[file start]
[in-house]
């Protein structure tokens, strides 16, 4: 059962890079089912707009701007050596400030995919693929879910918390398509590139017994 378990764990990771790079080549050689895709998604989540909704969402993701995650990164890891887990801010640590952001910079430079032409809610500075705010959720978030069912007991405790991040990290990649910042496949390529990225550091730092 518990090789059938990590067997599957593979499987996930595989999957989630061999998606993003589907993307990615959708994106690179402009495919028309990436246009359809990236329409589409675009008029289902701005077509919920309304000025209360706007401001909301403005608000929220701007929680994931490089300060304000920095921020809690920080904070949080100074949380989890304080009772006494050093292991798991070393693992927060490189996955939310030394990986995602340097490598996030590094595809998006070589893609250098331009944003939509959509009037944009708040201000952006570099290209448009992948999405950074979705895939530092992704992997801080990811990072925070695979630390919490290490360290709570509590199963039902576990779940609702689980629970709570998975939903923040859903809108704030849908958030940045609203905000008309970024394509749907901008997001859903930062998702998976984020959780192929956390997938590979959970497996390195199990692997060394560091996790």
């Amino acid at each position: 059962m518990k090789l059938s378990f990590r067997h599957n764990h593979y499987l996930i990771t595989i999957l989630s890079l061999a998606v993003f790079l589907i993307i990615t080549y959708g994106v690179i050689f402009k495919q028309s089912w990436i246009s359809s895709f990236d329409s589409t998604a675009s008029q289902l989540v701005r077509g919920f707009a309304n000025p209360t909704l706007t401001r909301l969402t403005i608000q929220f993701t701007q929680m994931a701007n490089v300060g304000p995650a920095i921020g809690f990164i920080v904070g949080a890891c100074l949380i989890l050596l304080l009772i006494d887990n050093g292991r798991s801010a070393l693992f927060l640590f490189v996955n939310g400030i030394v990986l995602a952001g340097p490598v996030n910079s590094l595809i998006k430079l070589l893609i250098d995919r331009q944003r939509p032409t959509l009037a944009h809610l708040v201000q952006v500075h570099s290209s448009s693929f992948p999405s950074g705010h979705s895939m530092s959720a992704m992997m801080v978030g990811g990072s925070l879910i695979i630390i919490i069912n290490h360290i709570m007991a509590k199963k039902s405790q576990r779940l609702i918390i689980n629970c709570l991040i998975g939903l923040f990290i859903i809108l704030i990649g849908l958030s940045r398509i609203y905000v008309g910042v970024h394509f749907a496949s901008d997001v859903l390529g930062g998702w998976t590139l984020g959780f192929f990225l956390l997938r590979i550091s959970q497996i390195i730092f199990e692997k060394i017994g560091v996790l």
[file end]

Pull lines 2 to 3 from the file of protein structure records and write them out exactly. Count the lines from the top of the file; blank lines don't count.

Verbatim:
């Protein structure tokens, strides 16, 4: 059962890079089912707009701007050596400030995919693929879910918390398509590139017994 378990764990990771790079080549050689895709998604989540909704969402993701995650990164890891887990801010640590952001910079430079032409809610500075705010959720978030069912007991405790991040990290990649910042496949390529990225550091730092 518990090789059938990590067997599957593979499987996930595989999957989630061999998606993003589907993307990615959708994106690179402009495919028309990436246009359809990236329409589409675009008029289902701005077509919920309304000025209360706007401001909301403005608000929220701007929680994931490089300060304000920095921020809690920080904070949080100074949380989890304080009772006494050093292991798991070393693992927060490189996955939310030394990986995602340097490598996030590094595809998006070589893609250098331009944003939509959509009037944009708040201000952006570099290209448009992948999405950074979705895939530092992704992997801080990811990072925070695979630390919490290490360290709570509590199963039902576990779940609702689980629970709570998975939903923040859903809108704030849908958030940045609203905000008309970024394509749907901008997001859903930062998702998976984020959780192929956390997938590979959970497996390195199990692997060394560091996790």
């Amino acid at each position: 059962m518990k090789l059938s378990f990590r067997h599957n764990h593979y499987l996930i990771t595989i999957l989630s890079l061999a998606v993003f790079l589907i993307i990615t080549y959708g994106v690179i050689f402009k495919q028309s089912w990436i246009s359809s895709f990236d329409s589409t998604a675009s008029q289902l989540v701005r077509g919920f707009a309304n000025p209360t909704l706007t401001r909301l969402t403005i608000q929220f993701t701007q929680m994931a701007n490089v300060g304000p995650a920095i921020g809690f990164i920080v904070g949080a890891c100074l949380i989890l050596l304080l009772i006494d887990n050093g292991r798991s801010a070393l693992f927060l640590f490189v996955n939310g400030i030394v990986l995602a952001g340097p490598v996030n910079s590094l595809i998006k430079l070589l893609i250098d995919r331009q944003r939509p032409t959509l009037a944009h809610l708040v201000q952006v500075h570099s290209s448009s693929f992948p999405s950074g705010h979705s895939m530092s959720a992704m992997m801080v978030g990811g990072s925070l879910i695979i630390i919490i069912n290490h360290i709570m007991a509590k199963k039902s405790q576990r779940l609702i918390i689980n629970c709570l991040i998975g939903l923040f990290i859903i809108l704030i990649g849908l958030s940045r398509i609203y905000v008309g910042v970024h394509f749907a496949s901008d997001v859903l390529g930062g998702w998976t590139l984020g959780f192929f990225l956390l997938r590979i550091s959970q497996i390195i730092f199990e692997k060394i017994g560091v996790l």